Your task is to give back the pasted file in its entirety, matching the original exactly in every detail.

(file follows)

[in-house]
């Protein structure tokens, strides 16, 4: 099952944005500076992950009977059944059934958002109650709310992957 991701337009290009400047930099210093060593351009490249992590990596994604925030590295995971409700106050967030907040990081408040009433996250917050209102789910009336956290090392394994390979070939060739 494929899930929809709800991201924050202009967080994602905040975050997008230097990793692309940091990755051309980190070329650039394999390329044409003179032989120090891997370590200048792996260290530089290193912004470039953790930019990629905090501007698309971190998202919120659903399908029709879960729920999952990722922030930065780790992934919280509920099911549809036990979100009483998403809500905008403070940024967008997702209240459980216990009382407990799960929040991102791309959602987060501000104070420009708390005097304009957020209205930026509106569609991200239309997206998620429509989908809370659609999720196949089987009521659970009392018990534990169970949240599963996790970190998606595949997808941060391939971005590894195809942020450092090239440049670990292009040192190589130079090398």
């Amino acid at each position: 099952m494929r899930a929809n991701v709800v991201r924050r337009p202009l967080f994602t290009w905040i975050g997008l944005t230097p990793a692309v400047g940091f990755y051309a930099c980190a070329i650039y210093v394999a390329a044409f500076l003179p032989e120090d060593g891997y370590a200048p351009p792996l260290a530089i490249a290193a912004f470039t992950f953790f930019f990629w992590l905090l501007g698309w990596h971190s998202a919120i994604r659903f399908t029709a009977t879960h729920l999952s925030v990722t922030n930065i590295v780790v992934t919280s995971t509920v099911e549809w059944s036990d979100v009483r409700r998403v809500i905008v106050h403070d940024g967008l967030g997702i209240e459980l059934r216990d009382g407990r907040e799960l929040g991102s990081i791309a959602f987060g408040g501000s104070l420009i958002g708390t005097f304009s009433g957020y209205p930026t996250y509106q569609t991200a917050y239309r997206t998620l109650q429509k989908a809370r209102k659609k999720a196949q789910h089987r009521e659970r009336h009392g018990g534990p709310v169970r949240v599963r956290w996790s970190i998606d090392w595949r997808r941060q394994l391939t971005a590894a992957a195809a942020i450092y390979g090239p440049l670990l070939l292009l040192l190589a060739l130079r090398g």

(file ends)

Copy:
[in-house]
């Protein structure tokens, strides 16, 4: 099952944005500076992950009977059944059934958002109650709310992957 991701337009290009400047930099210093060593351009490249992590990596994604925030590295995971409700106050967030907040990081408040009433996250917050209102789910009336956290090392394994390979070939060739 494929899930929809709800991201924050202009967080994602905040975050997008230097990793692309940091990755051309980190070329650039394999390329044409003179032989120090891997370590200048792996260290530089290193912004470039953790930019990629905090501007698309971190998202919120659903399908029709879960729920999952990722922030930065780790992934919280509920099911549809036990979100009483998403809500905008403070940024967008997702209240459980216990009382407990799960929040991102791309959602987060501000104070420009708390005097304009957020209205930026509106569609991200239309997206998620429509989908809370659609999720196949089987009521659970009392018990534990169970949240599963996790970190998606595949997808941060391939971005590894195809942020450092090239440049670990292009040192190589130079090398």
């Amino acid at each position: 099952m494929r899930a929809n991701v709800v991201r924050r337009p202009l967080f994602t290009w905040i975050g997008l944005t230097p990793a692309v400047g940091f990755y051309a930099c980190a070329i650039y210093v394999a390329a044409f500076l003179p032989e120090d060593g891997y370590a200048p351009p792996l260290a530089i490249a290193a912004f470039t992950f953790f930019f990629w992590l905090l501007g698309w990596h971190s998202a919120i994604r659903f399908t029709a009977t879960h729920l999952s925030v990722t922030n930065i590295v780790v992934t919280s995971t509920v099911e549809w059944s036990d979100v009483r409700r998403v809500i905008v106050h403070d940024g967008l967030g997702i209240e459980l059934r216990d009382g407990r907040e799960l929040g991102s990081i791309a959602f987060g408040g501000s104070l420009i958002g708390t005097f304009s009433g957020y209205p930026t996250y509106q569609t991200a917050y239309r997206t998620l109650q429509k989908a809370r209102k659609k999720a196949q789910h089987r009521e659970r009336h009392g018990g534990p709310v169970r949240v599963r956290w996790s970190i998606d090392w595949r997808r941060q394994l391939t971005a590894a992957a195809a942020i450092y390979g090239p440049l670990l070939l292009l040192l190589a060739l130079r090398g």